KENTUCKY – The plaintiffs, Jack and Holly Papineau, filed a lawsuit against several defendants alleging damages suffered from exposure to asbestos. The plaintiffs filed a motion to compel the defendant Honeywell to supplement answers to interrogatories and requests for production, specifically regarding prior lawsuits. After oral argument, the court requested that the plaintiffs narrow the scope of their supplemental requests. The plaintiffs complied, requesting information and documents pertaining to all lawsuits filed against Honeywell wherein the claimant alleged an asbestos-related disease from exposure to Honeywell friction products containing asbestos where exposure occurred prior to 2002.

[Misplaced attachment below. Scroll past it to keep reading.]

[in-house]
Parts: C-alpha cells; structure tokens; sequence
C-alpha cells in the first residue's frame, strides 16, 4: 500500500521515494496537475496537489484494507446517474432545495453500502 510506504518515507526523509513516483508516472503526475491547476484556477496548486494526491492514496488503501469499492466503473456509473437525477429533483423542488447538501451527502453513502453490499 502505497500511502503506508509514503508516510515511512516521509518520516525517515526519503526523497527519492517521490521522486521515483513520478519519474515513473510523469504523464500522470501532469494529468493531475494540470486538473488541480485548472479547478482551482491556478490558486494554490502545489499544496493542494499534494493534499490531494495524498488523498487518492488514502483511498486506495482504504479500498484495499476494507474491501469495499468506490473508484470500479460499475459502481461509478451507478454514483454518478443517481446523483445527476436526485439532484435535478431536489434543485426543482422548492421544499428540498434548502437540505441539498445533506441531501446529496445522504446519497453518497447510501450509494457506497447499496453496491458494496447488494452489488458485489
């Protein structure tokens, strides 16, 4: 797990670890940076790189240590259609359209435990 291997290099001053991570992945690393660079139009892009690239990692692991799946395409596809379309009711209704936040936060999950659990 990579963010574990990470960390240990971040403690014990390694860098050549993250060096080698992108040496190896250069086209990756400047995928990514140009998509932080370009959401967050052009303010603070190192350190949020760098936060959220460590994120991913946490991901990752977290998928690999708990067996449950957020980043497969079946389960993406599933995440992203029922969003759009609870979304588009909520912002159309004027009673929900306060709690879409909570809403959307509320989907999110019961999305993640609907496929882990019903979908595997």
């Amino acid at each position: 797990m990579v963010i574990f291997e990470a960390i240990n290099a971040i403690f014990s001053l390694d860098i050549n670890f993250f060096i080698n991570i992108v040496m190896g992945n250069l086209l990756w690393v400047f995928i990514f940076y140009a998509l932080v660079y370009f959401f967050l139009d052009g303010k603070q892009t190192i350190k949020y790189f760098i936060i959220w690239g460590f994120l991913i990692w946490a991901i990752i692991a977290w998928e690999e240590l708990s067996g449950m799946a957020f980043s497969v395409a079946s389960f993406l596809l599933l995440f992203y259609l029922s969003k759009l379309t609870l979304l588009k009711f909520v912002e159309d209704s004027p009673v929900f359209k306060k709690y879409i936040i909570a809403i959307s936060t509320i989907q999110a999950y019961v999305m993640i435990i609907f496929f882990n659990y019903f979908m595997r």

Honeywell objected to the plaintiffs’ supplemental requests as not relevant, and therefore, not discoverable. The court did not agree, stating “the range of relevant discoverable evidence is much broader than evidence that may later be admitted at trial. Generally, something is discoverable if it appears reasonably calculated to lead to the discovery of admissible evidence.” While the same discovery may not be admissible at trial, it is discoverable for several purposes, including punitive damages, knowledge of the defendant, or to show the danger of the product and cause of the accident.
The court found Honeywell erroneously focused its argument on the admissibility of the evidence rather the discoverability. Admissibility at trial is not the issue before the court. Therefore, the court granted the plaintiffs’ motion and ordered Honeywell to produce documents and provide responses to the plaintiffs’ supplemental requests.
Read the case decision here.